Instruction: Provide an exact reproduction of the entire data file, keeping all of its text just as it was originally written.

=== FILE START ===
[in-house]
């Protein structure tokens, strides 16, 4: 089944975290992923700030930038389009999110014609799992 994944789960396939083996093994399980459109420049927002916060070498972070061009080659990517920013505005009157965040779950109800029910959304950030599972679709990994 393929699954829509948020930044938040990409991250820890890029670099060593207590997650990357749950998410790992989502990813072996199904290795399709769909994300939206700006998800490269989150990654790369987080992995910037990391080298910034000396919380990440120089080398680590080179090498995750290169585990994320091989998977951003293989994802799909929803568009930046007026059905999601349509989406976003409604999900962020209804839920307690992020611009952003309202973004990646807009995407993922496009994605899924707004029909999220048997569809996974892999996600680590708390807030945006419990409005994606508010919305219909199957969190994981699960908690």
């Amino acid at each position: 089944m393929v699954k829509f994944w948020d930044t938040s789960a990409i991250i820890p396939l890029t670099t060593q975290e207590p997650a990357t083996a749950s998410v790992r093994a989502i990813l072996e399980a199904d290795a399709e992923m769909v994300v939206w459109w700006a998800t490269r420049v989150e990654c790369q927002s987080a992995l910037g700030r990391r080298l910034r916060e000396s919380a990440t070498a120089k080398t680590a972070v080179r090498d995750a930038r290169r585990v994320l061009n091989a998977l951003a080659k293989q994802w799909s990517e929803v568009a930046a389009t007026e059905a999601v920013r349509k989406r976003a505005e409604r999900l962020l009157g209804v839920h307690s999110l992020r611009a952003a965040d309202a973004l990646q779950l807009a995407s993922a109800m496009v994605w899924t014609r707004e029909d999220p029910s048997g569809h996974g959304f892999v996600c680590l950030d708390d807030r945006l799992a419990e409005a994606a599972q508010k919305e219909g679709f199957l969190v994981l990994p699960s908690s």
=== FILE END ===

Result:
[in-house]
């Protein structure tokens, strides 16, 4: 089944975290992923700030930038389009999110014609799992 994944789960396939083996093994399980459109420049927002916060070498972070061009080659990517920013505005009157965040779950109800029910959304950030599972679709990994 393929699954829509948020930044938040990409991250820890890029670099060593207590997650990357749950998410790992989502990813072996199904290795399709769909994300939206700006998800490269989150990654790369987080992995910037990391080298910034000396919380990440120089080398680590080179090498995750290169585990994320091989998977951003293989994802799909929803568009930046007026059905999601349509989406976003409604999900962020209804839920307690992020611009952003309202973004990646807009995407993922496009994605899924707004029909999220048997569809996974892999996600680590708390807030945006419990409005994606508010919305219909199957969190994981699960908690």
């Amino acid at each position: 089944m393929v699954k829509f994944w948020d930044t938040s789960a990409i991250i820890p396939l890029t670099t060593q975290e207590p997650a990357t083996a749950s998410v790992r093994a989502i990813l072996e399980a199904d290795a399709e992923m769909v994300v939206w459109w700006a998800t490269r420049v989150e990654c790369q927002s987080a992995l910037g700030r990391r080298l910034r916060e000396s919380a990440t070498a120089k080398t680590a972070v080179r090498d995750a930038r290169r585990v994320l061009n091989a998977l951003a080659k293989q994802w799909s990517e929803v568009a930046a389009t007026e059905a999601v920013r349509k989406r976003a505005e409604r999900l962020l009157g209804v839920h307690s999110l992020r611009a952003a965040d309202a973004l990646q779950l807009a995407s993922a109800m496009v994605w899924t014609r707004e029909d999220p029910s048997g569809h996974g959304f892999v996600c680590l950030d708390d807030r945006l799992a419990e409005a994606a599972q508010k919305e219909g679709f199957l969190v994981l990994p699960s908690s």